We all live busy, stressful lives and we have to work at fitting in time to read. Why shouldn’t that time be spent reading something we enjoy, and why should anybody be allowed to shame us or make us feel badly for reading it?  Who cares if the book is commercial or if it’s not going to be nominated for a prestigious award?

 

There are an estimated 7.4 billion people in this world, and countless cultures and tastes. Not everybody enjoys John Grisham any more than everybody will enjoy Washington Black. For that matter, there are few books that my mom, my dad, my brother and I have all read and enjoyed.

 

I’m certain that my dad will love Neil Gaiman and Terry Pratchett’s Good Omens because it will appeal to his sense of humour, but it’s definitely not something he’ll be passing along to my mom or my brother. My brother really enjoyed Kite Runner, but my mom couldn’t get into it and found it depressing.

 

Just like anything else, not all books are created equal. There are good books and bad books, but genre has nothing to do with it. Whether it be romance or mystery or sci-fi, if that’s what you like, read it, and don’t be embarrassed or ashamed of answering the question “what are you reading?”

 

To keep up to date with all of LSC’s latest offerings, please follow LSC on Facebook, on Instagram, and on Twitter, and to subscribe to our new YouTube Channel. We also encourage you to subscribe to the weekly Green Memo, and we hope you check back each and every week on this site for our latest musings on the publishing world.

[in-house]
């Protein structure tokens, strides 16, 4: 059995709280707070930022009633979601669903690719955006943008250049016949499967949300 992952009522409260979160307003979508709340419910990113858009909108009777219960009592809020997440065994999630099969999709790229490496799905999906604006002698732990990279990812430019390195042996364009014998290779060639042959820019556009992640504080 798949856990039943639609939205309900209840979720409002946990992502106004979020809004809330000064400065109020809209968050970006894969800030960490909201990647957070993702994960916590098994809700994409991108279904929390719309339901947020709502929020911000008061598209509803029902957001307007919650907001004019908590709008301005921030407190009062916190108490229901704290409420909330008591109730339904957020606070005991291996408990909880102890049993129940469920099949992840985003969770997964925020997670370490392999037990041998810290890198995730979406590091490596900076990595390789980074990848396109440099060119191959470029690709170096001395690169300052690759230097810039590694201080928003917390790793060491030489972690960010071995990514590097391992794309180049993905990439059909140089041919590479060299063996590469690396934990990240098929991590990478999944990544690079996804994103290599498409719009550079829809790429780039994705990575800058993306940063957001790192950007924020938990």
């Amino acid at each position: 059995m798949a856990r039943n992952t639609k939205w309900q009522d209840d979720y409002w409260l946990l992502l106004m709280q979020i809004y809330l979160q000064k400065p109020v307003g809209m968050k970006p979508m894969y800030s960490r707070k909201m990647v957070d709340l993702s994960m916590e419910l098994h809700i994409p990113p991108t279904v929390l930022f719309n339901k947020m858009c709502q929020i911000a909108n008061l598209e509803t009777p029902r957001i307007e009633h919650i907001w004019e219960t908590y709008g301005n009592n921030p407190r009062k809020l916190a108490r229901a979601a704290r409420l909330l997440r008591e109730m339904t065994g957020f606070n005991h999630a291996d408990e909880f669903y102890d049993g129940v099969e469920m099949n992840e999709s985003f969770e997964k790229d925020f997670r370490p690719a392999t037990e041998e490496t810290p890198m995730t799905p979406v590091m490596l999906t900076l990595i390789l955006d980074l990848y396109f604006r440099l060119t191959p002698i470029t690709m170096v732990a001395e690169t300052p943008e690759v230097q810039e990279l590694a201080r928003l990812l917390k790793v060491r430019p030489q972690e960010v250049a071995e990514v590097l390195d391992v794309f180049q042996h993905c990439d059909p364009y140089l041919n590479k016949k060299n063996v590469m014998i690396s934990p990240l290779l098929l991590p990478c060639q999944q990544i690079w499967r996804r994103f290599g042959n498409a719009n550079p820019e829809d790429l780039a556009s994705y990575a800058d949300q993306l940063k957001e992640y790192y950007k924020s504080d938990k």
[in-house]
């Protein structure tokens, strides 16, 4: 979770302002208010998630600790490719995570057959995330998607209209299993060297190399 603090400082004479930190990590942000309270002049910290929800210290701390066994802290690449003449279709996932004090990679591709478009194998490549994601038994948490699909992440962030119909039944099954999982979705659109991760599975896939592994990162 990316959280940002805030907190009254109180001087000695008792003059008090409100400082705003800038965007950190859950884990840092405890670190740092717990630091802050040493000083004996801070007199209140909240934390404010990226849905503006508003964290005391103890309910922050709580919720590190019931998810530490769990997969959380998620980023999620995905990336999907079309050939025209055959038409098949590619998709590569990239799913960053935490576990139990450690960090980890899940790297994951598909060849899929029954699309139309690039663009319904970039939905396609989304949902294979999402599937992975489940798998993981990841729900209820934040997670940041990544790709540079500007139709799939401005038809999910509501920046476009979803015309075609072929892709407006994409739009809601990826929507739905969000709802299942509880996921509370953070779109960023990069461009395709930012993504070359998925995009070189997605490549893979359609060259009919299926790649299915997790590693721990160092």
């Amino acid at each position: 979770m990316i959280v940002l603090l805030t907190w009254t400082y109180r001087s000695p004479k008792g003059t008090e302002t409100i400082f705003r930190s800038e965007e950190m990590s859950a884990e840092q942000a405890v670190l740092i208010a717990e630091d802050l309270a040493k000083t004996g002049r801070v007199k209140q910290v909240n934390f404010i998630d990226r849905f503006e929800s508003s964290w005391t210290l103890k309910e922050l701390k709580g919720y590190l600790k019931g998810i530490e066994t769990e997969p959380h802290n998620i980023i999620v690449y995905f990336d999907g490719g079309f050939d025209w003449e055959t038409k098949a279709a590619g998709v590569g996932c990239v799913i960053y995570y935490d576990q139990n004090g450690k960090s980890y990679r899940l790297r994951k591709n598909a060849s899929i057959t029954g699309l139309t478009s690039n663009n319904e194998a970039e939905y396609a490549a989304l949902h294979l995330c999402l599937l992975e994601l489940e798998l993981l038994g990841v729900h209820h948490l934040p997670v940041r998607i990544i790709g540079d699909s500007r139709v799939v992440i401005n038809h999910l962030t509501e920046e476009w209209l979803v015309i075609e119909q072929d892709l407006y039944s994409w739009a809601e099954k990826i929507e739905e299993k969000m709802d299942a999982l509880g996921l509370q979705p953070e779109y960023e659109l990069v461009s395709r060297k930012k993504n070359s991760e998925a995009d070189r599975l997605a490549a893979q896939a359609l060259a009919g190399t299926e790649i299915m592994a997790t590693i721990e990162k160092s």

Happy Reading!

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I love a good sci-fi-dystopian thriller, and especially one that makes me think. Recently I read an advance copy of Rob Hart's forthcoming book The Warehouse and it's one that I can't stop thinking about. 

 

Like most of you, I’ve grown so accustomed to the presence and availability of things like cloud technology and online shopping that I scarcely give using it a second thought. If I can order something online from the comfort of my home and get it cheaper and faster than shopping in a store I will.  

 

Let’s face it. Bit by bit we are moving our lives online. From communication to shopping to entertainment, there is almost nothing the internet can’t give us.  With some companies now offering same day delivery, we barely have to wait for anything. But what if Amazon/Google ruled the world and our survival depended on them? This is the world Rob Hart imagines.

 

In a near future dystopian world, a megacorporation called “The Cloud” is everything. Big box retailers and independent businesses have almost entirely disappeared. Outside of the Cloud people are starving and unemployed, crime is so high nobody wants to go outside anymore, and the world is in shambles.

 

Getting a job at the Cloud is the best option for survival. It provides employees with shelter, housing, and entertainment, all paid for with credits to be used in the Cloud. Need something right away? Order it on the Cloud and it will be delivered to your door immediately. There  is nothing that the Cloud can’t give you as long as you work hard and follow the rules.

 

Assuming you pass the interview process and get hired, you’re sorted into an employment stream that management feels suits your abilities and experience. Maybe it’s not the one you were hoping for, but there are no bad jobs at the Cloud!

 

 All employees wear a wristband tracker that is a cross between an Apple Watch and Big Brother. It knows where you’ve been, where you are and what you’re doing. It opens doors, tracks when your shift begins and ends, and you can never take it off. Well actually, you can for a brief period of time at night while it charges, but it also knows if you’ve had it off too long. And don’t think about trying to cheat the system by handing it off to someone else, because it's specifically coded to you.